Rio Olympics

Disappointment for Deirdre Mongan at Rio Paralympics

Deirdre Mongan in action during Monday's women's shot put F53 final at the Olympic Stadium in Rio
Picture by Sportsfile 
Malcolm McCausland

THERE was disappointment for Newcastle-based Deirdre Mongan on the fifth day of the Paralympics in Rio. Mongan had been hoping to take a medal in the F53 shot putt but had to settle for fifth in temperatures into the low 30s celsius.

The Galway native’s best throw of 4.04m was well below her best and no match for the winner Fatema Nedham from Bahrain who heaved the shot a massive 4.78m to take the gold. The Irish woman, who took a bronze medal in the Europeans this summer, fouled her first throw before getting in a legal 4.04m on her second attempt. 

That unfortunately was to prove to be her best effort of the competition for the 38-year-old mother-of-one and well short of her 4.26m personal best. Mongan has been in a wheelchair since the age of 14 following an accident at a farmhouse. The nature of the spinal cord injury she suffered not only meant she is paralysed from the waist down but also that her body is unable to regulate its temperature and prevent overheating in hot conditions.

“That performance today was not what I was hoping for,” said Mongan.

“I don’t know what happened. I’ve been throwing much better in training, I don’t know if it was nerves or heat, or a combination of everything. It just didn’t go for me. When I got on the frame I just felt there was nothing in my arms. I can’t really explain it. I was way off the best. I’m just disappointed I didn’t perform more than anything else.”

Kildare man Sean Baldwin never recovered from a slow start in the 50m three-position shooting event, missing out on a final place after finishing 20th. Baldwin was 22nd after the opening series of kneeling rounds, but moved up to 19th with a good performance in the prone leg of the competition.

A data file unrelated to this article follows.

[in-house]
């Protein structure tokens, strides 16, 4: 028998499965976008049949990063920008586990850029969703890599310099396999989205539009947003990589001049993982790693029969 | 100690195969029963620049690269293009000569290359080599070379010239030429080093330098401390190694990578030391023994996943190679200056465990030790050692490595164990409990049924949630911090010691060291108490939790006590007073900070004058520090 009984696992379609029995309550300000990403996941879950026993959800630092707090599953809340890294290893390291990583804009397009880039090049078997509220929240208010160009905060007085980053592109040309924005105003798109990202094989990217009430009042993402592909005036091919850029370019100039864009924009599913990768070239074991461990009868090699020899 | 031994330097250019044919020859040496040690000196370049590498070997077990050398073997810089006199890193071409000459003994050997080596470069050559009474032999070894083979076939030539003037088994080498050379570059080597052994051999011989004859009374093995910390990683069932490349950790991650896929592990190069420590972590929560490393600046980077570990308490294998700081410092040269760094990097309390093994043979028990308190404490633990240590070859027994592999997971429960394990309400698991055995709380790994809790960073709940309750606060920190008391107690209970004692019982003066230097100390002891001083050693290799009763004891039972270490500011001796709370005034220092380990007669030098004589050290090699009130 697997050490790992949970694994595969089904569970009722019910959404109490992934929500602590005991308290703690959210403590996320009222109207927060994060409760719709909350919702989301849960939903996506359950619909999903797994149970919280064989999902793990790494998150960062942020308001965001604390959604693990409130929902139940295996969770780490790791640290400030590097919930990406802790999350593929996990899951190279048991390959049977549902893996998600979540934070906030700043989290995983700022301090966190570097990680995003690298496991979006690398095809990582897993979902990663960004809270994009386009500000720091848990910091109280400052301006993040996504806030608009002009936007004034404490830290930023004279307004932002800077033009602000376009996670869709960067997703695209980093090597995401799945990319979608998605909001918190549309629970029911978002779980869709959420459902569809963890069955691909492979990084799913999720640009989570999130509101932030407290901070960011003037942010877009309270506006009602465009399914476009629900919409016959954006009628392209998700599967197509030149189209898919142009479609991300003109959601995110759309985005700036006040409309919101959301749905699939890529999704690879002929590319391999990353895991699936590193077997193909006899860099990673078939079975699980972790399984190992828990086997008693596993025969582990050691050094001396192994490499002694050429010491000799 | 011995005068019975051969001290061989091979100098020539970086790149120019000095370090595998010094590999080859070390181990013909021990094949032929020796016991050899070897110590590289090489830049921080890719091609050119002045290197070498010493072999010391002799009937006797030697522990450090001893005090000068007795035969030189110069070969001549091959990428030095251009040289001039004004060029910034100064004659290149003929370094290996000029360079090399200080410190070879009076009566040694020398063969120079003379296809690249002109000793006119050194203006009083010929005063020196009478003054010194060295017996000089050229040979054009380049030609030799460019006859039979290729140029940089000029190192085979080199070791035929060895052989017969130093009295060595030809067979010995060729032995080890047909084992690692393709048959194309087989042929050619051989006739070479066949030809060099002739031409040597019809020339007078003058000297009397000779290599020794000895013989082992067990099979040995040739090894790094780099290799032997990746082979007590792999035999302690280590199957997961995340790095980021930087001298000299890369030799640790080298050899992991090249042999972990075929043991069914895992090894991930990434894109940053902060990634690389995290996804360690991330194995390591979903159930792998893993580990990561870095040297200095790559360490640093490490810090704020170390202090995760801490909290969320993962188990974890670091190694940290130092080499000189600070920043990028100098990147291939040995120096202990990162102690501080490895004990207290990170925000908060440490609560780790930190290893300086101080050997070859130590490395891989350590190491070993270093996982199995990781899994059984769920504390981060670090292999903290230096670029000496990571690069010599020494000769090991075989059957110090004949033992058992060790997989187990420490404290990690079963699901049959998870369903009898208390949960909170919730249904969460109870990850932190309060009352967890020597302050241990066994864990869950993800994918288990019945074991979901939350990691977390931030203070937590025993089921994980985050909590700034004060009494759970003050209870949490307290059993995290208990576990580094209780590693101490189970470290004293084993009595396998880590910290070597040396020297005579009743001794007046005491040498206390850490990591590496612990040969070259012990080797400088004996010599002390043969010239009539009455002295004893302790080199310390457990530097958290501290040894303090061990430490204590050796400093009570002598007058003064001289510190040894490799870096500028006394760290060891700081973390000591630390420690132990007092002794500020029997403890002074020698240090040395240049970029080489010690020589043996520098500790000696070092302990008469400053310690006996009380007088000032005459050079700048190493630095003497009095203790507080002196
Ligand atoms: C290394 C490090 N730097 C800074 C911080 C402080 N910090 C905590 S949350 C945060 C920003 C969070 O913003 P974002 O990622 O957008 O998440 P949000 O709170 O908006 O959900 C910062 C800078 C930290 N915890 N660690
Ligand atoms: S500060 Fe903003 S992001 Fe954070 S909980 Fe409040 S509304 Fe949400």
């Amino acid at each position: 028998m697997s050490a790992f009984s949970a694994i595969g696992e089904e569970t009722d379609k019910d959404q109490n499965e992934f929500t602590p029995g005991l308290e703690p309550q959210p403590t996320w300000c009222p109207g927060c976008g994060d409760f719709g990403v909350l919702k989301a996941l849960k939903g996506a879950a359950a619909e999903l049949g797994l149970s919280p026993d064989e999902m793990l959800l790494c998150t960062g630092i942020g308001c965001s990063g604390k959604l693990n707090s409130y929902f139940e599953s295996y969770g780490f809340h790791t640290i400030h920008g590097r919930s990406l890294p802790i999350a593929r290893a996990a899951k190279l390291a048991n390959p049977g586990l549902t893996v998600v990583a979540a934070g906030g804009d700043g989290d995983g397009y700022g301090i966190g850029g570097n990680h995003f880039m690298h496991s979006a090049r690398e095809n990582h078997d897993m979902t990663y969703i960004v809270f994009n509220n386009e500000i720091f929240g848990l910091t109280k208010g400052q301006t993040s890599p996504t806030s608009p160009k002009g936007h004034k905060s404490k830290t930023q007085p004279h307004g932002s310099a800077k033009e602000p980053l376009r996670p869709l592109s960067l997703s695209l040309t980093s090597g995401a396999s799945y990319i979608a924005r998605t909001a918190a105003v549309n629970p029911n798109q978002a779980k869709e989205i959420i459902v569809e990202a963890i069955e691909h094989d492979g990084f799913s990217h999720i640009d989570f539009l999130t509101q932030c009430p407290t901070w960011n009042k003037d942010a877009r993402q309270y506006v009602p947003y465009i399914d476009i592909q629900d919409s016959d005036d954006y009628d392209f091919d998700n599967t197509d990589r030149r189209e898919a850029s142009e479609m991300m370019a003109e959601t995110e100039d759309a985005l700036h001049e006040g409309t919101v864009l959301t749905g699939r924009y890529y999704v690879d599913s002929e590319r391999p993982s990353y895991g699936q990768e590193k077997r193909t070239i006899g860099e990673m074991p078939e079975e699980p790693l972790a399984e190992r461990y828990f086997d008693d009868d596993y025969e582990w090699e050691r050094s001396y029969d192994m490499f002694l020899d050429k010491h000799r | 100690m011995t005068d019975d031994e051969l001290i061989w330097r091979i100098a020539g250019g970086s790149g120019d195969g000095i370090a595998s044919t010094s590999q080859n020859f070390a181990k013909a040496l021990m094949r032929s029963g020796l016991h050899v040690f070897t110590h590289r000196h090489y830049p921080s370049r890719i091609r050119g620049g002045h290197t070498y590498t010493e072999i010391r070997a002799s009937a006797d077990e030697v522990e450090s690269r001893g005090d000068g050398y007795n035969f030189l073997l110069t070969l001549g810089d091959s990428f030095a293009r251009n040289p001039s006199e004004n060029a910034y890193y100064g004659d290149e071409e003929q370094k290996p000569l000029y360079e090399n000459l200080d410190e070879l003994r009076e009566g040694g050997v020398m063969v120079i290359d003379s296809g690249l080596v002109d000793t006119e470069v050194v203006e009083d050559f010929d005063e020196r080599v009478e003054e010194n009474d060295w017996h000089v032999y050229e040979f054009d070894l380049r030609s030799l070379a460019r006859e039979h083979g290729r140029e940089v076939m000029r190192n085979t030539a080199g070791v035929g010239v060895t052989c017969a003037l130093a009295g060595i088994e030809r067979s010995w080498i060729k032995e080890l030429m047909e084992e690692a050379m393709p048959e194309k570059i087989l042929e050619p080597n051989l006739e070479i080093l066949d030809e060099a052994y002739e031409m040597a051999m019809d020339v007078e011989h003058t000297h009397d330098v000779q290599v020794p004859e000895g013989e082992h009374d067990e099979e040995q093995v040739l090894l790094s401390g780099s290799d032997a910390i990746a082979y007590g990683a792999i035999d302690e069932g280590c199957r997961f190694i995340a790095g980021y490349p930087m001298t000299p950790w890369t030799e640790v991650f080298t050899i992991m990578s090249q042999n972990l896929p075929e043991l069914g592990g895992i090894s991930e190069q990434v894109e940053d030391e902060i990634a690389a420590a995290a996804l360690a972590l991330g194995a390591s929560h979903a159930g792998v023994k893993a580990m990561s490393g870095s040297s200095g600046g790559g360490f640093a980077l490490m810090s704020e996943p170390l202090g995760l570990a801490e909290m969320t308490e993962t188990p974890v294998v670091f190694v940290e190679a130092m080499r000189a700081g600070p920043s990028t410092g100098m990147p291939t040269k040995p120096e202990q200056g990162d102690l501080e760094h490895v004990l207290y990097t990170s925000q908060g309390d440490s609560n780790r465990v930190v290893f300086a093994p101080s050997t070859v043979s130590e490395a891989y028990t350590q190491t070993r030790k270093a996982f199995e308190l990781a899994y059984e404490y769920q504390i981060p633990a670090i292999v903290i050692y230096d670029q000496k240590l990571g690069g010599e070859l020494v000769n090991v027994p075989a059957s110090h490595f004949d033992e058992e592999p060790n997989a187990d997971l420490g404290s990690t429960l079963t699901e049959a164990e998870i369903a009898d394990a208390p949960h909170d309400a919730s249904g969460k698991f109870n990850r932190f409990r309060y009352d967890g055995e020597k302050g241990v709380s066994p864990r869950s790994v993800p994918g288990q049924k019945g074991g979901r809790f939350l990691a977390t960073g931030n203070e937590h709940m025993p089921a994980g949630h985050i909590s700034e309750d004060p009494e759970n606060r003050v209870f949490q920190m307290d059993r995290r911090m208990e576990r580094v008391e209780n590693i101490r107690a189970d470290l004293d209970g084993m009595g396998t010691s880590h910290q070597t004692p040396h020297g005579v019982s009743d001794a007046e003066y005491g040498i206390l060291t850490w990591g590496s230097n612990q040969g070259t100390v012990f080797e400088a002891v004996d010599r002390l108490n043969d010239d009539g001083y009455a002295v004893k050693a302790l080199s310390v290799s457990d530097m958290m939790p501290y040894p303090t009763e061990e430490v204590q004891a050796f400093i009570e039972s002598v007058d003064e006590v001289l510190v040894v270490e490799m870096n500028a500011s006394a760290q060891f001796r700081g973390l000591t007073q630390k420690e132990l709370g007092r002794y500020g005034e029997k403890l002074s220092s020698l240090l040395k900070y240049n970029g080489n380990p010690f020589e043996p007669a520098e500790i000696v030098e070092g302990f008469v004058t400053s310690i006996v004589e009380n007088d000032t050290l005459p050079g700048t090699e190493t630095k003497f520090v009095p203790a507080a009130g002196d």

The Newbridge rifleman was unable to make up any further ground in the final series in the standing position: “I’m disappointed,” Baldwin said. 

“Conditions were perfect but I had a bad start in the kneel.”

Sailors John Twomey, Austin O’Carroll and Ian Costello were in action in the first race of the Sonar class and were sixth through the first mark before slipping back to 11th. The Irish trio managed to claw their way back up to 10th before the finish line as the Australia crew took the victory. With the Paralympic sailing follow the same pattern as those at the Olympics, points are earned in 10 races before a final medal race.

There was mixed luck for the two Irish swimmers in the pool on Monday. Nicole Turner was eighth fastest in SM6 200m individual medley heat to qualify for the final: “The swim was amazing. I’ve started getting into it now, into the rhythm of it,” said Turner who had already competed in the 50m freestyle and 50m butterfly finals.

“I’m really excited for the final.”

James Scully exited the S5 50m Freestyle competition after finishing tenth in the heats despite clocking a new personal best: “I’m very happy with that - I took 0.6 of a second off [his PB] so in a 50 freestyle to take anything more than half a second is brilliant,” said the 23-year-old Meath man. 

“This sets me up very nicely for Saturday and the 100 freestyle.”

On Sunday night, 20-year-old Seaforde swimmer Bethany Firth picked up a second gold medal in winning the S14 200m freestyle final with a new Games record. The Ards Swim Club member clocked 2:03.30 to finish ahead of Great Britain team-mate Jessica-Jane Applegate.

“I’m so thankful it all came together. I wasn’t feeling well this morning but Team GB got me up and going again,” said Firth after clinching her second gold medal of the Games.

Firth opened her account last Thursday when she broke the world record twice on her way to the gold in 100m backstroke. She will now try to add to her medal haul in the 100m breaststroke and 200m individual medley events later in the week.

The Co Down woman competes in the S14 classes, for competitors with an intellectual disability, although she represented Northern Ireland at the 2014 Commonwealth Games in Glasgow. Ballymena 16-year-old Katie Morrow played a pivotal role, scoring six points as Great Britain’s wheelchair team coasted to an easy 63-32 win over hosts Brazil. 

Great Britain now plays China in the quarter-finals of the tournament on Tuesday night.

 

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